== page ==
BACgrounder: What you need to know about the Dal budget
A look at the numbers from the first BAC report for 2013-14
Ryan McNutt - Thu Jan 17 00:00:00 AST 2013
Dalhousie is about to enter another budget season, and faculty, staff and students can expect plenty of discussion ahead about government grants, tuition fees and more.
The Budget Advisory Committee (BAC), which makes budget recommendations to the president, has just issued its first discussion report for 2013-14. This report outlines the budget scenario Dal faces in terms of revenue and expenditures, but doesn’t make concrete suggestions for balancing it (those come later).
While it’s not uncommon for the BAC report to identify a shortfall at this stage in the process, especially at a time when government operating grants are being reduced, the number is somewhat larger this year: $17.6 million that will have to be made up through spending cuts, efficiencies and increased revenue.
Read: The full Budget Advisory Committee discussion report [PDF]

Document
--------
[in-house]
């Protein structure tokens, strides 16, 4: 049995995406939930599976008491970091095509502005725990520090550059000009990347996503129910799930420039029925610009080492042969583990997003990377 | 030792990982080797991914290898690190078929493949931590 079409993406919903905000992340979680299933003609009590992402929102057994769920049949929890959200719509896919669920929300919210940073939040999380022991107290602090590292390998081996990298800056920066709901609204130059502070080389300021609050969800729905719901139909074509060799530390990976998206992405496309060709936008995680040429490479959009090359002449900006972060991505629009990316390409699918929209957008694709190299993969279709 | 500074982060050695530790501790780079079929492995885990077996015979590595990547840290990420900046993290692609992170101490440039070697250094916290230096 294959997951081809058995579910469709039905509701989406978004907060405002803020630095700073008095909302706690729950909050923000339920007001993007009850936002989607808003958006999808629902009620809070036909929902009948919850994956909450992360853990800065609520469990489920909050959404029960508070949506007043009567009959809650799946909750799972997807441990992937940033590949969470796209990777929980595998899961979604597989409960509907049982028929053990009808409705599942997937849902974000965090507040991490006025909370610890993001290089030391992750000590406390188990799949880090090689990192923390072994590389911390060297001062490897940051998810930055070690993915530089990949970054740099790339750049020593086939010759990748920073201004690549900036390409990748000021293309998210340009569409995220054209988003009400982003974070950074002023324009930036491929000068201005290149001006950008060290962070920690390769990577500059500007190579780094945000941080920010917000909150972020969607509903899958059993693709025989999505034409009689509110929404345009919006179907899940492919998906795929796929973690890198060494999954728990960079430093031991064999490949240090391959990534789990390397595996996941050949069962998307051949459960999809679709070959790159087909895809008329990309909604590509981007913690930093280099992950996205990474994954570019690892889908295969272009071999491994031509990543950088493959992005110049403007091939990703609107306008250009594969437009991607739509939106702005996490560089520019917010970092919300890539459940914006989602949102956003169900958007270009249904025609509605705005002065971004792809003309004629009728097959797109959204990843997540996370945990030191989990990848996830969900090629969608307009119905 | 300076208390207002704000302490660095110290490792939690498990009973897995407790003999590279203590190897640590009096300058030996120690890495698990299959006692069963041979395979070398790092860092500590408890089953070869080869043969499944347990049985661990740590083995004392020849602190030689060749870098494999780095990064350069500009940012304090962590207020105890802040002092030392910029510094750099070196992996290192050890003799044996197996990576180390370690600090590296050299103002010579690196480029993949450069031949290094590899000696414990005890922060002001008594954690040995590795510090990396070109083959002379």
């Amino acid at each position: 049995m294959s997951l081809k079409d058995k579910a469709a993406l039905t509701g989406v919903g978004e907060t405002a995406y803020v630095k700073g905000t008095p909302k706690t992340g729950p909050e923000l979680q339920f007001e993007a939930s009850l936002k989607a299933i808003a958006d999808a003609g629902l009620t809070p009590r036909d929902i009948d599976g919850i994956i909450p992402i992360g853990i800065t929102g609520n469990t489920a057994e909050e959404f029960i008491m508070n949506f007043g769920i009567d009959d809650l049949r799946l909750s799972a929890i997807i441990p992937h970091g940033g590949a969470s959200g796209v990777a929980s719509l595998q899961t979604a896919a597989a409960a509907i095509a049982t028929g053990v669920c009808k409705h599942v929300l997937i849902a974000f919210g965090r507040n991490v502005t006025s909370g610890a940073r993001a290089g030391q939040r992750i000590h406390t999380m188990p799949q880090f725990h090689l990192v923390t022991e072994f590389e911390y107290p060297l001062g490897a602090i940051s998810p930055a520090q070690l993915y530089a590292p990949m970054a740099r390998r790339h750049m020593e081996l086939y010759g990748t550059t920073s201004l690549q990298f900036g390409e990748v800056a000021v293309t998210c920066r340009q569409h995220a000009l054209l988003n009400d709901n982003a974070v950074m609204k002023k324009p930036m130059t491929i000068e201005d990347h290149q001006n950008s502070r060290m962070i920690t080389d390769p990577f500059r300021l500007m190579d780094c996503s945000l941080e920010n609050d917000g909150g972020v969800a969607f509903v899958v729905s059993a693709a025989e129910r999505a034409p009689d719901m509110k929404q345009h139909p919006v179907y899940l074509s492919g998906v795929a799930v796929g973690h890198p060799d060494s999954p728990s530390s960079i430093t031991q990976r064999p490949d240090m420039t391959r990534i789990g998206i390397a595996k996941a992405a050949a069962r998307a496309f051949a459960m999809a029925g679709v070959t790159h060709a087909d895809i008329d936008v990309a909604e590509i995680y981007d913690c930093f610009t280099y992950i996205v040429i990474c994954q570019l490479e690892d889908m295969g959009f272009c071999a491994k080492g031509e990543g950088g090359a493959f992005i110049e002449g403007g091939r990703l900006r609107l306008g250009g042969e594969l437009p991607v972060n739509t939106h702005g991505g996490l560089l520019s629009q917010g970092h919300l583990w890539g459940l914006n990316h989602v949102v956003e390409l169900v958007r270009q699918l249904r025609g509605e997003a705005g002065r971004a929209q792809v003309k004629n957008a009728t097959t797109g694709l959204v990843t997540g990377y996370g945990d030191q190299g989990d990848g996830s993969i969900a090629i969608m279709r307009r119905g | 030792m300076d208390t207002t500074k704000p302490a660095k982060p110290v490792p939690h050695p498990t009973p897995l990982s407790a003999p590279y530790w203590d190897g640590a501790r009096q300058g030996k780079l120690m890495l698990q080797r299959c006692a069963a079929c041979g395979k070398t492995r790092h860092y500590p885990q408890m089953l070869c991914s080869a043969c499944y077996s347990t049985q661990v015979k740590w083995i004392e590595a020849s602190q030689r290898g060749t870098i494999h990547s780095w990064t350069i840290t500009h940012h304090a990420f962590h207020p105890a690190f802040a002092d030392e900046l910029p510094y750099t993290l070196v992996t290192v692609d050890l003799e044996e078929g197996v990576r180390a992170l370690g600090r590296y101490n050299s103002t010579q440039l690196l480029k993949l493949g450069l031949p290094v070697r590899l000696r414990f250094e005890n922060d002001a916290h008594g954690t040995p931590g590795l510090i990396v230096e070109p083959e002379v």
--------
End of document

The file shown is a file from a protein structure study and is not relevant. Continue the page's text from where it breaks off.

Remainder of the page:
Just where does that $17.6 million come from? We dug into the BAC report for an inside look at Dal’s budget, how it might be balanced, and how you can contribute to the process.
Who is the Budget Advisory Committee?
The BAC issues two reports in advance of the budget itself each year: a discussion paper, followed by the budget proposal with recommendations for the fees and expenditures of a balanced budget. (That report comes out in February/March.)
The BAC is chaired by the university’s vice-president academic, Carolyn Watters, and includes three faculty members, an additional VP, one dean, a student representative, the vice-president administration and finance, the assistant vice-president of ancillary services and the director of budgets and financial planning.